In the study, “Teaching the Movement: The State of Civil Rights Education 2011”, SPLC’s Teaching Tolerance arm looked at each state’s required education standards and curriculum, and compared that to what civil rights historians consider core information about the civil rights movement.
Florida is one of three states who scored an “A” letter grade in civil rights education, along with Alabama and New York. But authors say there is still room for improvement in every state.
“For too many students, their civil rights education boils down to two people and four words: Rosa Parks, Dr. King and ‘I have a dream,’” said Maureen Costello, SPLC’s Teaching Tolerance director. Costello said one of the most shocking findings is that educators make the movement “seem easy,” she said, because there is very little attention placed on opposition and racism.
- 35 States earned “F” grades
- 3 states and the District of Columbia earned “D” grades: Arizona, Arkansas and Massachusetts
- 6 states earned “C” grades: Louisiana, Maryland, Mississippi, Tennessee, Texas and Virginia
- 3 states earned “B” grades: Georgia, Illinois, South Carolina
- 3 states earned “A” grades: Alabama, New York and Florida
- 16 States are not required to include the civil right’s movement in their curriculum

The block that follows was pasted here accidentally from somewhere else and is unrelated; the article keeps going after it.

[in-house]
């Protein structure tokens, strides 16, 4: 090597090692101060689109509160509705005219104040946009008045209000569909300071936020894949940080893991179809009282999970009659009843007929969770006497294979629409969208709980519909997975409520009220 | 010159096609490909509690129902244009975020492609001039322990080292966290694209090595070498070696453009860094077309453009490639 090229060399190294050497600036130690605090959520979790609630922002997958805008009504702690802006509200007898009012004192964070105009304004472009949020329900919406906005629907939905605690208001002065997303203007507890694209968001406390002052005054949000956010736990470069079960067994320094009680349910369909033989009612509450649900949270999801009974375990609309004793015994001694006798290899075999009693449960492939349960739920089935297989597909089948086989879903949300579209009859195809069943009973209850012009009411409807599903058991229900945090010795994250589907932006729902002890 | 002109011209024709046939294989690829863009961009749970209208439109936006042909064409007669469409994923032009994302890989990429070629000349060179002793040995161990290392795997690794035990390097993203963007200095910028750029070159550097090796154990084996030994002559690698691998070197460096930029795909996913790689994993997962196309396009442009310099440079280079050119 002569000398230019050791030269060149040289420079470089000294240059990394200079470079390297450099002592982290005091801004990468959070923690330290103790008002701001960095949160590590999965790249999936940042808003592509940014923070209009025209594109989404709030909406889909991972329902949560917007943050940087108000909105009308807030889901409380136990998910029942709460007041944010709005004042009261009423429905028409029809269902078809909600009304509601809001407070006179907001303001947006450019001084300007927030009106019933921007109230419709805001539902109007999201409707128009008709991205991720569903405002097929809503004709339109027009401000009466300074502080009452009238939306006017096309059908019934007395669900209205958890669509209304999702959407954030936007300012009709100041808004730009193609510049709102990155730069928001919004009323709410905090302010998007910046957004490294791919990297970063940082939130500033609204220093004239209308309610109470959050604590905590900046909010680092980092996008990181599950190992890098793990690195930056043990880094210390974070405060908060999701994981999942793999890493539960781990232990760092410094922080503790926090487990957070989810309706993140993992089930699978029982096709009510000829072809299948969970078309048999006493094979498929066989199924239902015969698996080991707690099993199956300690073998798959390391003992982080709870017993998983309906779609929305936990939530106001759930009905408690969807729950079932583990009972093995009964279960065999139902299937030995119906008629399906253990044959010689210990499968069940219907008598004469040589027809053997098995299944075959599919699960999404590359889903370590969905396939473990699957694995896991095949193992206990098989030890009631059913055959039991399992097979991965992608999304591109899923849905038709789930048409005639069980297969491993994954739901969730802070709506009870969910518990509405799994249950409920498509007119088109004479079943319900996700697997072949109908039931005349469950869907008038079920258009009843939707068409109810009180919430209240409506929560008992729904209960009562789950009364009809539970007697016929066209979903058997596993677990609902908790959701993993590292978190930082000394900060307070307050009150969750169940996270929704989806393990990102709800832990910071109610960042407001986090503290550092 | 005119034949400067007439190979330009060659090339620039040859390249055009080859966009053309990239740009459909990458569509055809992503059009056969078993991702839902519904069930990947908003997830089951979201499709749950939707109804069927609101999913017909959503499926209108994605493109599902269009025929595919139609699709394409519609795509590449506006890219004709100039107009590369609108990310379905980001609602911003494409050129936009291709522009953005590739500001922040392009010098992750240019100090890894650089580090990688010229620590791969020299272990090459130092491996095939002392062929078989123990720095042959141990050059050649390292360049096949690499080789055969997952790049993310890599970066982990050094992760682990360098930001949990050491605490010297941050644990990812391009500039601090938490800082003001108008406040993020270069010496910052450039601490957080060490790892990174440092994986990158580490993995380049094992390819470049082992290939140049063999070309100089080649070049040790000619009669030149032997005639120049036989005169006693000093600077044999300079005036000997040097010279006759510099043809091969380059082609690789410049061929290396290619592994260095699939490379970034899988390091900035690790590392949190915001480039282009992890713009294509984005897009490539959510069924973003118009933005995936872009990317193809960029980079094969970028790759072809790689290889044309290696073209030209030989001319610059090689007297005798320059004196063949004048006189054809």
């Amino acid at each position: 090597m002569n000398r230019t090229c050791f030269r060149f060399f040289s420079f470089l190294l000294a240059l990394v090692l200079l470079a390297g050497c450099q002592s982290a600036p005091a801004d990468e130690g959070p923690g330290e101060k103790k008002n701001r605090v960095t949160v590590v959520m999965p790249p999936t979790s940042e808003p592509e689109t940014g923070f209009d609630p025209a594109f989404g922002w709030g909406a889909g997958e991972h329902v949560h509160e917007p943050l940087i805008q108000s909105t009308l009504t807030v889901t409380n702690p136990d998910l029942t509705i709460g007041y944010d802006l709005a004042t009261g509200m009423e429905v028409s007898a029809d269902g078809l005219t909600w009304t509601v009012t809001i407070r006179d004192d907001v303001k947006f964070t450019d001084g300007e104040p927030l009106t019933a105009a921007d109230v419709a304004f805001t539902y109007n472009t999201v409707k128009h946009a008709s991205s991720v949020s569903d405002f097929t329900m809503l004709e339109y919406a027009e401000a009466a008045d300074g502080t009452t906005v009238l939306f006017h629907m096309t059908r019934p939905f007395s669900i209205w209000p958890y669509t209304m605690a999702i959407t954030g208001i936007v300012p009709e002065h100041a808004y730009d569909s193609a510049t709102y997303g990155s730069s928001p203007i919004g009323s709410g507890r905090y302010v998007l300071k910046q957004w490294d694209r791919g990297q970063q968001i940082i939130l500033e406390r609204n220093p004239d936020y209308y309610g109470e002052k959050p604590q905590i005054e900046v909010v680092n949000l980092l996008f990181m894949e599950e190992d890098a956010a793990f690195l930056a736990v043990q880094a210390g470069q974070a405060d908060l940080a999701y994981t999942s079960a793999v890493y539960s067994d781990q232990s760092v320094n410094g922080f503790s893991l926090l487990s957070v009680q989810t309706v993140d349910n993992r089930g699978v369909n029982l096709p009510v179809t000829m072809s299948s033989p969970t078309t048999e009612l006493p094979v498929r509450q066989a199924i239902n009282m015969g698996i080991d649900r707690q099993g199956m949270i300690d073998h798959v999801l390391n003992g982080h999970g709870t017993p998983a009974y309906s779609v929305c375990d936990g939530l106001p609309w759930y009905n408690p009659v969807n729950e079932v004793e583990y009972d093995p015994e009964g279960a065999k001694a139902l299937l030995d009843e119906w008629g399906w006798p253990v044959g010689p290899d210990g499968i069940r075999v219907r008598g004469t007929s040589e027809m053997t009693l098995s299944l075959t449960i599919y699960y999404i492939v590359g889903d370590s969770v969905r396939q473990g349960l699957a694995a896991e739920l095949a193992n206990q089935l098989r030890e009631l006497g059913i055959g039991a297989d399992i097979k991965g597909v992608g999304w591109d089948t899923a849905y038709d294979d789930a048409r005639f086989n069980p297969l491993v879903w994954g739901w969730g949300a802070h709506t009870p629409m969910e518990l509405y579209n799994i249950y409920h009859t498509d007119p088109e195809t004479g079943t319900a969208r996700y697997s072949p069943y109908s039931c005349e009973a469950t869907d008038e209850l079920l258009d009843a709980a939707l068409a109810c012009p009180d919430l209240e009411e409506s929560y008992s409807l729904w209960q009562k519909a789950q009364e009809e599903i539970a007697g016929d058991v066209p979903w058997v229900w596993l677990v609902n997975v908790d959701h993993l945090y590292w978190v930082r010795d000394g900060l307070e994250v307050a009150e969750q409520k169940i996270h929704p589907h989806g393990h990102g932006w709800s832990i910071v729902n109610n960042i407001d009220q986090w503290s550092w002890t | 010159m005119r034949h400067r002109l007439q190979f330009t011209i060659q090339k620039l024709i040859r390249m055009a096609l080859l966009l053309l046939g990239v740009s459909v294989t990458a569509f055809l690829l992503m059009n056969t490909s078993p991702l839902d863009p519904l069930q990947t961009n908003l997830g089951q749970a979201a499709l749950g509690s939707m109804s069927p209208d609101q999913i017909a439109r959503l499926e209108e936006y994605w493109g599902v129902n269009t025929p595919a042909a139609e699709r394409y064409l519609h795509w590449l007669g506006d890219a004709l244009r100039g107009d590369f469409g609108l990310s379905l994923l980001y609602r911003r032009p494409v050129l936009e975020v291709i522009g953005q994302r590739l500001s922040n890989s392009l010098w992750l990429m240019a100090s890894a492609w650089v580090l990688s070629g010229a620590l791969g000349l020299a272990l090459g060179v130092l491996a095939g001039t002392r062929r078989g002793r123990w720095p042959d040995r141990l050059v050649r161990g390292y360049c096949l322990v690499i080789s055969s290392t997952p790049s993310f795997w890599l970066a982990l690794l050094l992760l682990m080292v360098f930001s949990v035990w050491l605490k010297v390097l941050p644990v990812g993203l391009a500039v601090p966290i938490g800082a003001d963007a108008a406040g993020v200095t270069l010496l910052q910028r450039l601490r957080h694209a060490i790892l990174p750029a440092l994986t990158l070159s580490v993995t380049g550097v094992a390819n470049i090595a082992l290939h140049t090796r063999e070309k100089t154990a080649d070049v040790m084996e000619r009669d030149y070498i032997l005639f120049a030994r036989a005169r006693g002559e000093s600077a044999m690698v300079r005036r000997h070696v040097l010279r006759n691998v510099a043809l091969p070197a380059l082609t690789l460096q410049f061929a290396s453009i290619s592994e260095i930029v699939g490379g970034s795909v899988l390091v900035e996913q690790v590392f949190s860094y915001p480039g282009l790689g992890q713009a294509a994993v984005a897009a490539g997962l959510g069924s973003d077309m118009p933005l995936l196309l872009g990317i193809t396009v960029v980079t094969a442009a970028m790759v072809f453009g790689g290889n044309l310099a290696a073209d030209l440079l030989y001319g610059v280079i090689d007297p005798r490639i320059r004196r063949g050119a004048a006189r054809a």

The study finds less attention is paid to the civil right’s movement the farther states are from the South. Authors of the study say that suggests most states view the movement as having regional significance instead of national significance, and as being a subject of interest primarily to black students.
Why Does Florida Stand Out?
- Civil rights education in Florida starts early.
- Kindergarteners and 1st grade students are fist introduced to the movement around the Martin Luther King Jr. national holiday.
- Teacher then go back to the movement in 4th grade when kids learn about Florida’s history.
- And then in high school, Costello says Florida really digs in to some of the various elements of the movement.
“So that you’re not just looking at King,” Costello said. “So that you’re looking at events and at the tactics, the fact that not everyone agreed that non-violence was the right way to go. So Florida does a really good job of putting a lot of different pieces together.”
How much do you know about the civil rights movement? You can take a quiz from Teaching Tolerance here.